Before COVID-19 hits, international efforts to ensure ocean health and wealth were gaining momentum, from the launch of High Level Panel for a Sustainable Ocean Economy (Ocean Panel) and the IPCC 2019 Special Report on the Ocean and Cryosphere in a Changing Climate, to the 1,615 registered commitments to achieve SDG 14 (Life Below Water) in the UN Ocean Conference and the USD 500 million committed to action at the Our Ocean Conferences, hosted by Indonesia in 2018. Unfortunately, there are potentials for setbacks. The global economic recession resulting from the COVID-19 pandemic poses a new threat to the ocean. Stimulus investments directed towards high-polluting sectors and the roll back of environmental standards may reverse vital progress already made towards ocean sustainability and climate change mitigation.
Decisions taken in response to the COVID-19 crisis about how to stimulate the ocean economy and associated industries - such as fisheries, aquaculture, mineral exploration, transportation, and infrastructure - must be matched with a parallel commitment to transition ocean industries towards smarter, sustainable practices for long-term health, social, economic and environmental benefits.
Such action will not only provide relief to the current economic crisis, but will also conserve marine ecosystems, promote human wellbeing, and build social and economic resilience to future crises. Investing in a sustainable ocean economy is an excellent deal. Recent analysis by the World Resources Institute demonstrated that there will be a return of five dollars for every US dollar invested in select areas of ocean-based economic activities such as offshore wind for renewable energy, greening of shipping fleets, or nature based solutions.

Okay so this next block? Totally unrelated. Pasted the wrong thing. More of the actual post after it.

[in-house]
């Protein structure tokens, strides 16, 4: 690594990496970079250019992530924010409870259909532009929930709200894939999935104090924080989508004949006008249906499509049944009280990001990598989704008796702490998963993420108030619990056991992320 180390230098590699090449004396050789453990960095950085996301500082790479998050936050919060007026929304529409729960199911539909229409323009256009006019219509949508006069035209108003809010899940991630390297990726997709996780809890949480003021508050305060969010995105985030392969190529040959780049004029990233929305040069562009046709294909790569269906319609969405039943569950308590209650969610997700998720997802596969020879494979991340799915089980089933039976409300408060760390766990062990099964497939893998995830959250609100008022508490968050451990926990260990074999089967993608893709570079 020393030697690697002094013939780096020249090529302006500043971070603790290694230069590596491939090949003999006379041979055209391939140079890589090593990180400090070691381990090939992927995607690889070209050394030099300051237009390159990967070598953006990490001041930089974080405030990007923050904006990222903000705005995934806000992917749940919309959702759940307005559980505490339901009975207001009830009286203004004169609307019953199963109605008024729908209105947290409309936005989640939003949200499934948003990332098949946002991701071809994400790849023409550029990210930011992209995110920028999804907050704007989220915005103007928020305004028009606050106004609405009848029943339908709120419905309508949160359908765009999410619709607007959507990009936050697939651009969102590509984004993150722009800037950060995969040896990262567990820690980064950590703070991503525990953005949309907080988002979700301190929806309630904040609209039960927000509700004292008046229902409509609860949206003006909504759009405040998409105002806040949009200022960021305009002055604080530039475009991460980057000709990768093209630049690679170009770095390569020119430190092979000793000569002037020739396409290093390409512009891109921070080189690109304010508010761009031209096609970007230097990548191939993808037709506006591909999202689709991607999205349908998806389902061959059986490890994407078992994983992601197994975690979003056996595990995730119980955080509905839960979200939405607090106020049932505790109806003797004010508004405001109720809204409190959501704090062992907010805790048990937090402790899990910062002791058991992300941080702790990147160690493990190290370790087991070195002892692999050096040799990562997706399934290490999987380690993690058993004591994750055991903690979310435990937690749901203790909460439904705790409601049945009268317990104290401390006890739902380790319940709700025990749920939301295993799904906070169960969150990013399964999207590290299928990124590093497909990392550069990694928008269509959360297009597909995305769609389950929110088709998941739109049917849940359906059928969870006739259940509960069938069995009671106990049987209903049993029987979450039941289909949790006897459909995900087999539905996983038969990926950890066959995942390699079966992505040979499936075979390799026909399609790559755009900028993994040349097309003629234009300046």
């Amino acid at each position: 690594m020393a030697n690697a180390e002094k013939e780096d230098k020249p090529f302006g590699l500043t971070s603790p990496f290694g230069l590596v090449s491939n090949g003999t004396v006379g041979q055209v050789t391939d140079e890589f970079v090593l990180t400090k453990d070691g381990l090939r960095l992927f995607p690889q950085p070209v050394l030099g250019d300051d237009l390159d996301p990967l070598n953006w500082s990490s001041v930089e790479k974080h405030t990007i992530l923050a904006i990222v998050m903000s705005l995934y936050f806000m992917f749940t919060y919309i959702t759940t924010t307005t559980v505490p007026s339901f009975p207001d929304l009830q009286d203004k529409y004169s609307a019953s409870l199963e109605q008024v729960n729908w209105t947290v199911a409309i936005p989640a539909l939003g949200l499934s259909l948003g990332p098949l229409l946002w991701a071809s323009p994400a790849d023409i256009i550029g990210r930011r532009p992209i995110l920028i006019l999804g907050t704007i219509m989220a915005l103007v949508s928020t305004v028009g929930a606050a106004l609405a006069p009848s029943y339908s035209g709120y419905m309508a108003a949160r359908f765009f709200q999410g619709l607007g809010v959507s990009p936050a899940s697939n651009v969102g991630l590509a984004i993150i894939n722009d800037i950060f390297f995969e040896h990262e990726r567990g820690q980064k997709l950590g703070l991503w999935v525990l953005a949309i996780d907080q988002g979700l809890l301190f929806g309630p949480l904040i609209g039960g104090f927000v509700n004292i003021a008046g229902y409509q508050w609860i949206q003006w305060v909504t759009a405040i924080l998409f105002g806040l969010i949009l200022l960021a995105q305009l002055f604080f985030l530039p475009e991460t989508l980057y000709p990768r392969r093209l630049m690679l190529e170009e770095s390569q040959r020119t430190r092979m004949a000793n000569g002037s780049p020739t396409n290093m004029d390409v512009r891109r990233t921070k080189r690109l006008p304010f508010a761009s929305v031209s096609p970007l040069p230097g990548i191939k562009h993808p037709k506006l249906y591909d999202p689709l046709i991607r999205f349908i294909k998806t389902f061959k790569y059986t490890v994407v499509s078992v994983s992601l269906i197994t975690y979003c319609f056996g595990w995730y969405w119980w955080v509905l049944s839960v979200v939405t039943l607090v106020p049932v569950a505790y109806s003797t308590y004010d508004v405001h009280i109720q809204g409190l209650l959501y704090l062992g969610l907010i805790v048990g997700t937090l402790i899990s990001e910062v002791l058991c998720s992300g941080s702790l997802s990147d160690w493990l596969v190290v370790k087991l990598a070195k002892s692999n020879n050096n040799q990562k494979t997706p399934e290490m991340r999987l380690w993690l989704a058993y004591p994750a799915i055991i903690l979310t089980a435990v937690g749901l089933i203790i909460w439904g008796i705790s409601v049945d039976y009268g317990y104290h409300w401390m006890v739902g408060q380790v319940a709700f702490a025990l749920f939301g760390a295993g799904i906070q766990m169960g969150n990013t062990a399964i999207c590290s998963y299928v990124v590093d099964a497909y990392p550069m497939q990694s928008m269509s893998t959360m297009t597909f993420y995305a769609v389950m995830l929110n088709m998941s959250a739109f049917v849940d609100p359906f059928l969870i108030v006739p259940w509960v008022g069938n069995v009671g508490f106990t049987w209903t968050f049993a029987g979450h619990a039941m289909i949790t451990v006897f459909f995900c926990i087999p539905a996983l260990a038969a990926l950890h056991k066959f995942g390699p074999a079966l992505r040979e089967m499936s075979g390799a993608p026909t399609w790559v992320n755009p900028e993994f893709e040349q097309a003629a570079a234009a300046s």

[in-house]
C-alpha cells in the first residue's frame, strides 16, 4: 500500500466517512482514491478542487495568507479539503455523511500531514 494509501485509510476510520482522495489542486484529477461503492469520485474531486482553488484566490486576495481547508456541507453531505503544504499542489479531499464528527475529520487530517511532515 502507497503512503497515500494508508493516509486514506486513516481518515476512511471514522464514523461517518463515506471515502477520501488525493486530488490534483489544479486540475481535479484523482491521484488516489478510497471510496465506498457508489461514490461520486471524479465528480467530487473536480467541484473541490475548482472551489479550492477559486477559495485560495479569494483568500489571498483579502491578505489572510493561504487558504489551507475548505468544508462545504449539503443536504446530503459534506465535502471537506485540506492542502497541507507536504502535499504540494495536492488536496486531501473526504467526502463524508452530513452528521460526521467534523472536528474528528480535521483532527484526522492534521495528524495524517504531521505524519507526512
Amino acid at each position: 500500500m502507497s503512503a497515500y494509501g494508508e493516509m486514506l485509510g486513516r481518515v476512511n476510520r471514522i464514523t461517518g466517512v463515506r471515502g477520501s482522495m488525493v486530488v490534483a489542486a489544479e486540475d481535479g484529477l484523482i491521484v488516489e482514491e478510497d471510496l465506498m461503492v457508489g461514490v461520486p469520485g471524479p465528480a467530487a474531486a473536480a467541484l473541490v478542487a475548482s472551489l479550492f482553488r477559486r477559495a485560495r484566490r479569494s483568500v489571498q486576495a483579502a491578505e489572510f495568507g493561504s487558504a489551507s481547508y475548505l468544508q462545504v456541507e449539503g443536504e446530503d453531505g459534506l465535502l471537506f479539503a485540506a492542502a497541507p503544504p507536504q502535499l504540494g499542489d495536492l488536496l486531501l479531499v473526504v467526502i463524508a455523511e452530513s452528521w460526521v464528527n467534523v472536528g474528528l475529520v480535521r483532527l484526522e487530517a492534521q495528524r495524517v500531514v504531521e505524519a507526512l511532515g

Indonesia, a member of the G20, plays critical role in the world’s ocean economy. Not only is Indonesia the largest archipelagic country in the world, it is also host to the richest marine biodiversity in the world. Indonesia is also part of Ocean Panel, which connects 14 world leaders in their ambition to build a sustainable ocean economy predicated on simultaneous effective protection, sustainable production and prosperity for all. Last year, the government of Indonesia pledged to implement three key actions in advancing a global sustainable ocean economy.
First, reducing marine plastic debris. Indonesia is reported to be the second largest plastic polluter in the world. Indonesia’s ability to collect waste is estimated at only 39 percent, with only 8 percent in recycling capacity. This leaves waste disposal unmanaged with risk of leakage into the ocean.
Waste and plastic in the ocean damage marine ecosystems and eventually find their way to Indonesia’s food. An Indonesia Institute of Science (LIPI)study revealed that 89 percent of anchovies fished in Indonesian waters have been contaminated by microplastics. The study also suggested that every Indonesian may be ingesting up to 1,500 microplastic particles from fish consumption every year. This increases the exposure of many Indonesians to microplastics and may exacerbate public health problems.
The Government of Indonesia has committed to reducing 70 percent of Indonesia’s marine plastic debris by 2025 and to becoming plastic pollution-free by 2040. The Ministry of Environment and Forestry in 2019 launched a roadmap for manufacturers to reduce waste and achieve targets to produce recyclable plastic materials by 2030. Furthermore, companies and capital investment are increasing participation in tackling marine debris and creating new economic activities and jobs associated with a circular economy. The effort is supported by the National Plastic Action Partnership, which includes state and non-state actors.